Vida Henderson, PharmD, MPH, MFA, currently works with the behavioral science team at the Center for Health Communications Research where she writes and tests tailored content for multi-media health behavior interventions. She has worked as a clinical pharmacist providing health education and medication counseling to low-income communities; and she has served as a faculty member at Xavier University of Louisiana College of Pharmacy in New Orleans.  Vida has recently received a Master of Public Health degree in Health Behavior and Health Education from the University of Michigan. Her research interests include health communications, spirituality and health, and health disparities.

Deliana Ilarraza is a Community Health Worker for the Community Health and Social Services Center (CHASS)/REACH Detroit Partnership.  Deliana works with community organizations, schools and churches, establishing sites for physical activity classes and conducting diabetes awareness and prevention programs and studies.  She has worked with the National Kidney Foundation of Michigan, the Adolescent Diabetes Health Literacy Study, and the Journey to Health diabetes management and empowerment program, facilitating workshops, teaching curricula, and evaluation.

 

Resident attitudes toward ethical and medical decision-making for neonates born at the limit of viability

Presenting author: Naomi Laventhal, MD, MA, Clinical Lecturer, Department of Pediatrics and Communicable Diseases, CBSSM faculty

Co-author: Stephanie Kukora, MD

Background: Existing guidelines call for consistent resuscitation practices for extremely preterm infants based on epidemiologic data, but appropriate frameworks for value-driven decision-making in this context are still debated. Neonatologists’ attitudes are well-studied, but those of resident physicians are poorly understood.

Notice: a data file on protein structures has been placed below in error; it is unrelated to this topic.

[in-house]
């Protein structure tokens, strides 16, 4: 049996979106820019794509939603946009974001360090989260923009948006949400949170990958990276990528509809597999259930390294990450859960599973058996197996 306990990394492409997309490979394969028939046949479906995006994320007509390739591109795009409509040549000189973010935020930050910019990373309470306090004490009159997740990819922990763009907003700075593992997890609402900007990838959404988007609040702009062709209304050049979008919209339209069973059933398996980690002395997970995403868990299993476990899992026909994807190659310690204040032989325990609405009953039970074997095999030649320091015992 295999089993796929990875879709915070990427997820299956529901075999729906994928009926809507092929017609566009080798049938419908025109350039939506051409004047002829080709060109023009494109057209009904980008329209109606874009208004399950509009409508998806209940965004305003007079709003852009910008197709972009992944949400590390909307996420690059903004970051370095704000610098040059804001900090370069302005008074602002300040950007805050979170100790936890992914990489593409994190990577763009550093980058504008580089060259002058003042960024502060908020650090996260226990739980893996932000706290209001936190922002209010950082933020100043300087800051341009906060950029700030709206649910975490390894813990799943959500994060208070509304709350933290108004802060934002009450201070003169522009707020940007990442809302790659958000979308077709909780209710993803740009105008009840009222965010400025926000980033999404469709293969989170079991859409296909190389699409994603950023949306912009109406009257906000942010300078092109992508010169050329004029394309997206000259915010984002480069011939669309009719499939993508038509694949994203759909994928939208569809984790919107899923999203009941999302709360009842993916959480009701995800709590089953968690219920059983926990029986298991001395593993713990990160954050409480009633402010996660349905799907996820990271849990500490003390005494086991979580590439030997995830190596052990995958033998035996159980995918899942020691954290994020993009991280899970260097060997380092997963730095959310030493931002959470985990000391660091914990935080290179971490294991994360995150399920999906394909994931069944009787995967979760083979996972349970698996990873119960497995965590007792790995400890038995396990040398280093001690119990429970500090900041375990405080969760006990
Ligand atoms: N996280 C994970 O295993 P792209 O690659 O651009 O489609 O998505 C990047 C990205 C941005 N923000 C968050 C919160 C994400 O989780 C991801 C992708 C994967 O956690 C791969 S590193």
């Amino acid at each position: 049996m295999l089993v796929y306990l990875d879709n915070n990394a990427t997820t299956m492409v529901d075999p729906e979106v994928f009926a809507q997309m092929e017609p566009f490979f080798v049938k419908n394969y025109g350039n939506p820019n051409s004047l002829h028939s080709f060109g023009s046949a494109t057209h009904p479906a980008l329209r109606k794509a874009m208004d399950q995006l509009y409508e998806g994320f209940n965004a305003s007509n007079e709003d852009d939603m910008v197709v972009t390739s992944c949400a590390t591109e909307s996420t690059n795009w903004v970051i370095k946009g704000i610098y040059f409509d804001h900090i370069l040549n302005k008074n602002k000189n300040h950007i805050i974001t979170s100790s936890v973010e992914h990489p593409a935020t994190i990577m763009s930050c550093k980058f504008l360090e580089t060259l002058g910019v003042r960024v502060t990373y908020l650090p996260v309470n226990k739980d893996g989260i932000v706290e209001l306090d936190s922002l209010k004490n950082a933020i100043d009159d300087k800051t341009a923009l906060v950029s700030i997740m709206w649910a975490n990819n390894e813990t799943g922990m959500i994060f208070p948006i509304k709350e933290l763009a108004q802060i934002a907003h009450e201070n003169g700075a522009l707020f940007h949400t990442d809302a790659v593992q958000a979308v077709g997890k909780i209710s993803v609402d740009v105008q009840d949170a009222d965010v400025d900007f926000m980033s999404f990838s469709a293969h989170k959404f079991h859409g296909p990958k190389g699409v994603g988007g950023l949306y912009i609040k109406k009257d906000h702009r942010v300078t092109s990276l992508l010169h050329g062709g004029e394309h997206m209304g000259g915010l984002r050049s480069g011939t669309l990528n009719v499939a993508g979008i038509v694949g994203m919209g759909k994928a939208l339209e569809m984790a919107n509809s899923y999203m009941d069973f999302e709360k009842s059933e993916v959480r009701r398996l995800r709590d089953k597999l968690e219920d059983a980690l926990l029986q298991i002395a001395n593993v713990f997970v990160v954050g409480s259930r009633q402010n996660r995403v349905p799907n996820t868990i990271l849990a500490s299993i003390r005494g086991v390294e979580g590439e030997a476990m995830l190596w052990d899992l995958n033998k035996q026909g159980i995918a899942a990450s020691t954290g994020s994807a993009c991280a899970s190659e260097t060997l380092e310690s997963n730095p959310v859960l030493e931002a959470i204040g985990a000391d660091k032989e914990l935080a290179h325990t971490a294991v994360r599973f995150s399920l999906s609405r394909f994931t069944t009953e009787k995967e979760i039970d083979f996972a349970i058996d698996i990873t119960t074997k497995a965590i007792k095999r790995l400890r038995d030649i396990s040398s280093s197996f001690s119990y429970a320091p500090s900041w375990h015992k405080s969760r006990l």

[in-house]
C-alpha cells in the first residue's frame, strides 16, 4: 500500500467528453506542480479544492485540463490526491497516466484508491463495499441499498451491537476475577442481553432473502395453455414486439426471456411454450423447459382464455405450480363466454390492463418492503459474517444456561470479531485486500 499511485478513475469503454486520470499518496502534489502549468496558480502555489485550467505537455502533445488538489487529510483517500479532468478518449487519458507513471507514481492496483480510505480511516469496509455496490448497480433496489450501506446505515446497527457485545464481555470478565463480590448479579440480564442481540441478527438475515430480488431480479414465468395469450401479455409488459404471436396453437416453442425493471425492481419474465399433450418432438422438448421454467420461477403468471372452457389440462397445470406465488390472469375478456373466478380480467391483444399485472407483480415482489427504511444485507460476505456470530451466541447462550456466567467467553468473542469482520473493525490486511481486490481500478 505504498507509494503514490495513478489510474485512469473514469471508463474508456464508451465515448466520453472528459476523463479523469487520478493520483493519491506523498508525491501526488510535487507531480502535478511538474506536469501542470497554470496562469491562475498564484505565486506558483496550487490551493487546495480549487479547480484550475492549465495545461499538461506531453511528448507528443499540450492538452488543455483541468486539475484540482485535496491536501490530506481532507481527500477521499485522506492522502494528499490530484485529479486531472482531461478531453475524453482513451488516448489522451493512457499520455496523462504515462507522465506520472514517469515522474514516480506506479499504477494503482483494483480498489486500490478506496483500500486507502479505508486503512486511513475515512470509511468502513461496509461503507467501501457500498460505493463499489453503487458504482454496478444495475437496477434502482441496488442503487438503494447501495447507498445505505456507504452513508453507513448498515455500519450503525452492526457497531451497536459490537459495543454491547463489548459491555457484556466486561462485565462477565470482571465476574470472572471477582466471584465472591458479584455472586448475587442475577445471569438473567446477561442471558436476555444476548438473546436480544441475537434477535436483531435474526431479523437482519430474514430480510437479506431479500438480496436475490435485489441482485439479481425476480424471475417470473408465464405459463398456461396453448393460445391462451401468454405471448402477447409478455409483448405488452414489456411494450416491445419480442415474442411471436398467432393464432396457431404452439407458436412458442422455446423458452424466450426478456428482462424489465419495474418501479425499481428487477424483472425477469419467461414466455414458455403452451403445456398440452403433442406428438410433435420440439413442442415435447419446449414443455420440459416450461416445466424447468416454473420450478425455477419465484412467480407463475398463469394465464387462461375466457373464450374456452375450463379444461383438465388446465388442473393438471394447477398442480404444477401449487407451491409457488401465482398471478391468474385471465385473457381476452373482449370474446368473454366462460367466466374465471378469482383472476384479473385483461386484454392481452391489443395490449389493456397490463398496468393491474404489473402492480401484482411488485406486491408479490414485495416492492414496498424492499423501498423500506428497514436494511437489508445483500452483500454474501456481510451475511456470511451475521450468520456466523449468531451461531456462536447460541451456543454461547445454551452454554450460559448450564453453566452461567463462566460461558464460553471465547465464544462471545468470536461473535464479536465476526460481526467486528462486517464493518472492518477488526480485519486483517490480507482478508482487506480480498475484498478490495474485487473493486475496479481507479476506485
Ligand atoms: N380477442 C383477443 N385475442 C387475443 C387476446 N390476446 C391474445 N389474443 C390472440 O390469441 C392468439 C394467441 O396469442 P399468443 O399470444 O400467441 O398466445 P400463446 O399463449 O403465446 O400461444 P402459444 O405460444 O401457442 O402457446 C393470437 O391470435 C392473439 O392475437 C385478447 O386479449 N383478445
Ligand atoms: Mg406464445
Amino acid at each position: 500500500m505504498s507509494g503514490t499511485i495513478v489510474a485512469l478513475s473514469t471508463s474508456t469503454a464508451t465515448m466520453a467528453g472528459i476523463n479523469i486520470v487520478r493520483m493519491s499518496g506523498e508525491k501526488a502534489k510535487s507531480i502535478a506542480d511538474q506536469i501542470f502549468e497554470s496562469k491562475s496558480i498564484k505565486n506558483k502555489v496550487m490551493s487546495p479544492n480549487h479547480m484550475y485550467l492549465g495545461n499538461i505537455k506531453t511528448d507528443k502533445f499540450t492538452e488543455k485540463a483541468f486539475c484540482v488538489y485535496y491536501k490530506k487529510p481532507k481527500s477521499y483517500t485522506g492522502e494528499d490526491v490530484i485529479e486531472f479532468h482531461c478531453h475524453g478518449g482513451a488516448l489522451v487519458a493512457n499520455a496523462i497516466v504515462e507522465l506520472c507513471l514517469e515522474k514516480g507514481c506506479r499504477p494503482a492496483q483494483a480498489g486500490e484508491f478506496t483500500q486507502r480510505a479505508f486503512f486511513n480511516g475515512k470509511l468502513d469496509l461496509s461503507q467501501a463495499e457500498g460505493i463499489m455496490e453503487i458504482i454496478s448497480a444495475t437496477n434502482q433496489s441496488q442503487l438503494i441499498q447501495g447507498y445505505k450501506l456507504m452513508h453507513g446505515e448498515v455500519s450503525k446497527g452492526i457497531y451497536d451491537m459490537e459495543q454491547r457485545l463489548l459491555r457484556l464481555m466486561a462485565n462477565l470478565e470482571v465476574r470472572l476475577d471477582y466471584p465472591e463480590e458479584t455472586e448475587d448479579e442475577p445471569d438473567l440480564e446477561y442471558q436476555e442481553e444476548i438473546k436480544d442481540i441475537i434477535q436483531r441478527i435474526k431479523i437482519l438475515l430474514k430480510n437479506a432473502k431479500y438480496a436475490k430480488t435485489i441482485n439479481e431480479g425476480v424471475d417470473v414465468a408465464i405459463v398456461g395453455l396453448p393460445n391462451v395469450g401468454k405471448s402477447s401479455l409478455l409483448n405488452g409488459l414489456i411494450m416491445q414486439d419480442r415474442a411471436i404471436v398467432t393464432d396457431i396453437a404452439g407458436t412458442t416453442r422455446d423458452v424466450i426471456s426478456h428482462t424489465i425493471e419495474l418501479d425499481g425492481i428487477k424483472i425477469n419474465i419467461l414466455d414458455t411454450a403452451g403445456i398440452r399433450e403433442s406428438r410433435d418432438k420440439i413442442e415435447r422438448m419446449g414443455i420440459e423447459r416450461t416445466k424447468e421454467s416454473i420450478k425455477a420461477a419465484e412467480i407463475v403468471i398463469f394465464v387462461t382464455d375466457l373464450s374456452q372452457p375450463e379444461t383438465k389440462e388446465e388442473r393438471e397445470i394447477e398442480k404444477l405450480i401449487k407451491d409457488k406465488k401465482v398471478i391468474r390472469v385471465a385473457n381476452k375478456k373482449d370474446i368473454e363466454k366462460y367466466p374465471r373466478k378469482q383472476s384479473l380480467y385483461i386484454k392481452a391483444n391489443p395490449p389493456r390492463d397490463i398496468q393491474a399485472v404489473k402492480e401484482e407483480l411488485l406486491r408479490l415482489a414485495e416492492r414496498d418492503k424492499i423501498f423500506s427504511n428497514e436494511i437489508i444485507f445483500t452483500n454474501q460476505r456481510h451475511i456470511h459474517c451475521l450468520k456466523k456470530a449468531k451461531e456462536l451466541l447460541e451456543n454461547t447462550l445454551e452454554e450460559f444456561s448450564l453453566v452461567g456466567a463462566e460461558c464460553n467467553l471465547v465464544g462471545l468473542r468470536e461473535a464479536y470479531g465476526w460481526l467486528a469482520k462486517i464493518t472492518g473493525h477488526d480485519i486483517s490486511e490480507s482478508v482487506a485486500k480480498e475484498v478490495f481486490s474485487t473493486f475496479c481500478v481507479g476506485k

Objectives: To describe residents’ knowledge of our practices, attitudes toward gestational age (GA) based resuscitation thresholds, and ethically relevant considerations for decision-making at the margin of gestational viability.

Methods: We surveyed our pediatric residents anonymously, asking them to identify current practices and ideal GA thresholds for offering and insisting on resuscitation, and the importance of contributing factors in decision-making for extremely preterm infants. Results: Response rate 61% (n =36).  Many (62%) residents correctly identified 23 weeks as the lower threshold for resuscitation in our NICU (range 21 - 24), despite finding our practices inconsistent (84%) and unclear (89%). Fewer (21%) correctly identified 24 weeks as the latest GA that parents may refuse resuscitation (range 23 - 42, 32% 25 weeks, 21% 26 weeks, 16% >26 weeks). Most disagreed with our current practices, identifying a preferred older GA for the lower threshold: 48% at 24 weeks, and 18% at 25 weeks (range 23-27). Most thought the upper threshold for elective resuscitation was too low, with 24% and 28% indicating 25 and 26 weeks, respectively, and 33% ≥28 weeks (range 24-40).  Compared to current considerations, they reported scientific evidence to be undervalued (p<.0001), and attendings’ personal beliefs to be overvalued (p<.0001). Responses trended toward family social and financial situations being undervalued. 

Conclusions: Our residents recognize decision-making for extremely preterm infants that is supported by known epidemiology, but attribute it to physicians’ personal beliefs, rather than scientific evidence. This suggests educational deficits, and a need for further study in a larger sample.  Preferences for a higher GA threshold for initiating resuscitation and a wider GA range in which parents may refuse it may reflect disproportionate pessimism about preterm infants.

Dr. Naomi Laventhal joined U-M in 2009, after completing her residency in pediatrics, fellowships in neonatology and clinical medical ethics, and a master’s degree in public policy at the University of Chicago.  In the Brandon Neonatal Intensive Care Unit at C.S. Mott Children’s Hospital she cares for critically ill newborns, provides prenatal consultation for parents expecting to deliver premature infants, and teaches neonatal-perinatal medicine and bioethics to residents and medical students.  Her research is in neonatal clinical ethics, and is currently focused on decision making for infants born at the margin of gestational viability.   Dr. Kukora is a resident in Pediatrics, having completed her MD at the University of Texas Southwestern Medical School.

 

Distrust of pediatricians’ sleep advice: Focus group results from the Project for African American Infant Safety